Strike set to close colleges for a week
Further education colleges could be closed for a week next month when lecturers strike over an "insulting" 1.5 per cent pay offer. Members of Natfhe have voted to walk off the job for two days on May 2 and 3, and the lecturers' union has warned that colleges could be closed for most of that week if the planned Unison action on pensions goes ahead. Natfhe said the union had to respond "robustly" before the next round of pay talks. The union was seeking a 7 per cent increase for 2006-07 but said if the dispute was to end, the pay award also needed to address the shortfall in last year's offer. The six trade unions involved in further education met their employers, the Association of Colleges, on March 21, but rejected the 1.5 per cent offer as a "slap in the face".
College plans £1bn science park in downland paradise
A leading university is planning an unprecedented assault on a protected area of countryside in one of the growth areas established by John Prescott, the Deputy Prime Minister. Imperial College London wants to build a £1 billion science park, to be paid for by the building of up to 4,000 new homes, on the campus of Wye College, a former agricultural college. The college and the village of Wye are both inside the Kent Downs area of outstanding natural beauty - an area supposed to have the same protection as a national park - and are surrounded by Grade 1 agricultural land. The village is directly below the downs and within a mile of Wye and Crundale Downs national nature reserve, which is protected for its rare flora.
The Daily Telegraph
Top-up fees 'will hit poor middle-class'
A new breed of "poor middle-class" students will be those who suffer most from the impact of higher tuition fees of up to £3,000 being introduced from this autumn in England, university leaders are predicting. According to the initial findings of new research into the impact of top-up fees, published yesterday, universities are worried that the heaviest financial burden will fall on the middle-class students whose families are just above the threshold for financial support . This means they will be exempt from grants and bursaries, but mandated to pay the full annual fee of up to £3,000.
'Consumer' students more likely to sue for shoddy lecturing
Universities face a spate of compensation claims over shoddy lecturing standards when top-up fees of up to £3,000 a year are introduced this autumn. A study has warned students were more likely to consider themselves as "consumers" and sue if they felt they were not being taught well. The study, for the Higher Education Academy, which gives policy advice to universities, is based on interviews with this year's A-level students. It also includes research into the impact higher fees had in Australia and New Zealand. "Students tend to become more consumer-oriented when they have to pay fees," the study says.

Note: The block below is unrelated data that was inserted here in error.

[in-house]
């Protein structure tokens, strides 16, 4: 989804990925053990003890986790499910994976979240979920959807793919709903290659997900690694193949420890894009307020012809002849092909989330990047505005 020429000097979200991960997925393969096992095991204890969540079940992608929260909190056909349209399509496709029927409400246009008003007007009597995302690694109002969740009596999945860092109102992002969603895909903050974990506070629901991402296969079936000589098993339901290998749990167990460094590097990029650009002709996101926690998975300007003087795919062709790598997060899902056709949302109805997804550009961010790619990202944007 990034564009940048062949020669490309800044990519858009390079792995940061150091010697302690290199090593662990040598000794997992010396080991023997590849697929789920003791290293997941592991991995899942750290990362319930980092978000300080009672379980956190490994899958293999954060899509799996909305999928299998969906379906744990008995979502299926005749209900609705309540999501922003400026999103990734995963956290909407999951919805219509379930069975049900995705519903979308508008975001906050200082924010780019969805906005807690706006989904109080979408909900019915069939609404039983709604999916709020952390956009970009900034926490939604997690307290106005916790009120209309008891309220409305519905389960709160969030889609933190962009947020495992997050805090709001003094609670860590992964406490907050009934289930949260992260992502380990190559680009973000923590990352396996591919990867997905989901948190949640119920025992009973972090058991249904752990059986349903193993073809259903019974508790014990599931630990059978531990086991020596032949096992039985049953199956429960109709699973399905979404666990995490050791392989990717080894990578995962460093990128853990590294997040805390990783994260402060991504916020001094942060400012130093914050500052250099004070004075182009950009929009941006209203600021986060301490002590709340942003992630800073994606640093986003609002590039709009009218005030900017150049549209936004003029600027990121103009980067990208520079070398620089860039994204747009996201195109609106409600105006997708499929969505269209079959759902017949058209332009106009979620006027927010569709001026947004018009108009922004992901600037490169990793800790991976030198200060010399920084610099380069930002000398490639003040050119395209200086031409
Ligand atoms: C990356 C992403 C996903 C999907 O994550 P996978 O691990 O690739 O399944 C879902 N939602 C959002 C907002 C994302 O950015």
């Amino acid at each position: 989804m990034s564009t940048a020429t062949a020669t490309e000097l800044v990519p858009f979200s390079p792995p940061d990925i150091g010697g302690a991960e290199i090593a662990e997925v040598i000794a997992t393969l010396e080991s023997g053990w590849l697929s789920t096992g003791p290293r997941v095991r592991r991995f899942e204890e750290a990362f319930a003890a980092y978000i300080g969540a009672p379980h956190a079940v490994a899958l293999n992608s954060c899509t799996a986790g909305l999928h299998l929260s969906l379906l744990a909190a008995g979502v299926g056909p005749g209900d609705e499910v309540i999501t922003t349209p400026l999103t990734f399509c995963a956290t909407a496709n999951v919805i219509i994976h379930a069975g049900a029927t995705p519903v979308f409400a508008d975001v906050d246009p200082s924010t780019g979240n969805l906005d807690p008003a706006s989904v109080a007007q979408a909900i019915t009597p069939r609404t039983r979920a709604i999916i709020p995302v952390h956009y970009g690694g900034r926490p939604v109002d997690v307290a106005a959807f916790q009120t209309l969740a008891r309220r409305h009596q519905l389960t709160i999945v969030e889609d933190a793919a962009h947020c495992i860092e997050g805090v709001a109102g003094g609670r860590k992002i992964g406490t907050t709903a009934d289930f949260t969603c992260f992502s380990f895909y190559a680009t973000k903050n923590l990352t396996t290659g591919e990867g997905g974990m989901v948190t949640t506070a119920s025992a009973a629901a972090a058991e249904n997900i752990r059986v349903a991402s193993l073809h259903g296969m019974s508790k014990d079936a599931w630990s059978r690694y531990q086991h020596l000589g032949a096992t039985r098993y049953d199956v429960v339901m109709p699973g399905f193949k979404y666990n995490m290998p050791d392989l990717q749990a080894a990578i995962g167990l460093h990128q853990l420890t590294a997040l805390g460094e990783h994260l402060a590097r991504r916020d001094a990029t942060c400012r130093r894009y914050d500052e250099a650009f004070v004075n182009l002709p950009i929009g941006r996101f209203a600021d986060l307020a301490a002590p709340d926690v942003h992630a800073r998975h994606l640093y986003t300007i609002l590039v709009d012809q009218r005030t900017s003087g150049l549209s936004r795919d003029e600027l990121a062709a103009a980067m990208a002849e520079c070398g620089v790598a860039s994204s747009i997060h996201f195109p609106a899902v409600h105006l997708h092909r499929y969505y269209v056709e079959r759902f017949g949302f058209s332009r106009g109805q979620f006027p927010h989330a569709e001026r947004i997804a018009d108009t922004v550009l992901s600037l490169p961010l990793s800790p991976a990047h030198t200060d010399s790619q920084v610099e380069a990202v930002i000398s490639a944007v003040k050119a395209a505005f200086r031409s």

Transplant patients receive own cell organs
A milestone has been passed in the field of tissue engineering: the first group of patients has received organs that were grown from their own cells in a laboratory. Scientists hope that laboratory-grown organs may one day help bring to an end the shortage of organs for transplantation, while avoiding the risk of rejection and infection that accompanies a donor organ. Dr Anthony Atala will announce a long-term success today relating to seven children and teenagers who had implanted bladders grown from their own muscle and bladder cells. He is working to grow 20 different tissues and organs, including blood vessels and hearts, in the laboratory.
The Daily Telegraph, The Times, New Scientist, The Scotsman, The Independent, Nature
Scotland pioneers designer drugs
Scotland is to lead the world in the development of "personalised drugs", which are expected to revolutionise treatment for cancer, heart disease, diabetes and mental illness. In a unique £50 million collaboration between universities, NHS boards and the pharmaceutical giant Wyeth, the medical records of thousands of Scottish patients will be used to design new treatments tailored to individual patients depending on their own genetic make-up. Jack McConnell, the First Minister, said yesterday that the project will push forward revolutionary research. As well as new drugs, experts believe the techniques being pioneered will help to find better ways of preventing serious conditions, such as heart disease.
Food companies 'failing to tackle diet crisis'
The world's 25 biggest food companies are failing to take the global crisis in diet seriously and often only change their practices when faced with adverse publicity that could damage their sales, a new study claims. The world leaders of the food industry are accused of a "pathetic" performance on meeting targets set by the World Health Organisation in 2004 to tackle obesity, heart disease, cancer and diabetes. Researchers at City University in London, who studied the annual reports, accounts and websites of the companies, said the only factor which seemed to produce action on issues such as salt and fat content was public discontent. Tim Lang, professor of food policy, who led the study, said: "Our findings are worrying.”
The Independent, The Guardian